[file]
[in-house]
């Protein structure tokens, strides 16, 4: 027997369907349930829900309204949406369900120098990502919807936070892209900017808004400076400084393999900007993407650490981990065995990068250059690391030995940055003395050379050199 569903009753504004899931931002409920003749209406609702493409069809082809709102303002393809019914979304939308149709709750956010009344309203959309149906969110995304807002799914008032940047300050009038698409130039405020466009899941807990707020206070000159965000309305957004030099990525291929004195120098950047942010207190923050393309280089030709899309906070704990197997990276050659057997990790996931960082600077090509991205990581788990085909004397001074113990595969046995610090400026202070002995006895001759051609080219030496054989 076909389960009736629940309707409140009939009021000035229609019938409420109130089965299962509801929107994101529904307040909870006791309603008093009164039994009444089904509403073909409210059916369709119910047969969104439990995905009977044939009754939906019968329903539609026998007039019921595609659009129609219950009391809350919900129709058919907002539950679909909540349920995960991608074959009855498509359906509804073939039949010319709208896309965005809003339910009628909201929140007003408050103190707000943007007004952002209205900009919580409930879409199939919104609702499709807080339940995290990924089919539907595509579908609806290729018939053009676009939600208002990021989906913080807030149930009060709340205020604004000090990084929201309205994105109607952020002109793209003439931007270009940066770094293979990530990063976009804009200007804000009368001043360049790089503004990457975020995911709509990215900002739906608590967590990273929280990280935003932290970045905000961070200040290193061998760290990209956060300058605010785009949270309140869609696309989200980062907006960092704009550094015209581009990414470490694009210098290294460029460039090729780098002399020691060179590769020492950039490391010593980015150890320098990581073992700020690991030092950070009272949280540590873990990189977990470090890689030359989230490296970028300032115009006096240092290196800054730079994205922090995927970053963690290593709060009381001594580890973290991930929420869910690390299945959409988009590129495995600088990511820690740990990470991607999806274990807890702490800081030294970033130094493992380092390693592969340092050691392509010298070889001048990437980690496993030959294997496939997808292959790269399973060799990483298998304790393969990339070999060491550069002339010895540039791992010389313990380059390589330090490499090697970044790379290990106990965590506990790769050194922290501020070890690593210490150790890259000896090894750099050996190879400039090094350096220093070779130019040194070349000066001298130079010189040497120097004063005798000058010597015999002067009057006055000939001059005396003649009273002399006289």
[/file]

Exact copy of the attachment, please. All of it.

[in-house]
């Protein structure tokens, strides 16, 4: 027997369907349930829900309204949406369900120098990502919807936070892209900017808004400076400084393999900007993407650490981990065995990068250059690391030995940055003395050379050199 569903009753504004899931931002409920003749209406609702493409069809082809709102303002393809019914979304939308149709709750956010009344309203959309149906969110995304807002799914008032940047300050009038698409130039405020466009899941807990707020206070000159965000309305957004030099990525291929004195120098950047942010207190923050393309280089030709899309906070704990197997990276050659057997990790996931960082600077090509991205990581788990085909004397001074113990595969046995610090400026202070002995006895001759051609080219030496054989 076909389960009736629940309707409140009939009021000035229609019938409420109130089965299962509801929107994101529904307040909870006791309603008093009164039994009444089904509403073909409210059916369709119910047969969104439990995905009977044939009754939906019968329903539609026998007039019921595609659009129609219950009391809350919900129709058919907002539950679909909540349920995960991608074959009855498509359906509804073939039949010319709208896309965005809003339910009628909201929140007003408050103190707000943007007004952002209205900009919580409930879409199939919104609702499709807080339940995290990924089919539907595509579908609806290729018939053009676009939600208002990021989906913080807030149930009060709340205020604004000090990084929201309205994105109607952020002109793209003439931007270009940066770094293979990530990063976009804009200007804000009368001043360049790089503004990457975020995911709509990215900002739906608590967590990273929280990280935003932290970045905000961070200040290193061998760290990209956060300058605010785009949270309140869609696309989200980062907006960092704009550094015209581009990414470490694009210098290294460029460039090729780098002399020691060179590769020492950039490391010593980015150890320098990581073992700020690991030092950070009272949280540590873990990189977990470090890689030359989230490296970028300032115009006096240092290196800054730079994205922090995927970053963690290593709060009381001594580890973290991930929420869910690390299945959409988009590129495995600088990511820690740990990470991607999806274990807890702490800081030294970033130094493992380092390693592969340092050691392509010298070889001048990437980690496993030959294997496939997808292959790269399973060799990483298998304790393969990339070999060491550069002339010895540039791992010389313990380059390589330090490499090697970044790379290990106990965590506990790769050194922290501020070890690593210490150790890259000896090894750099050996190879400039090094350096220093070779130019040194070349000066001298130079010189040497120097004063005798000058010597015999002067009057006055000939001059005396003649009273002399006289």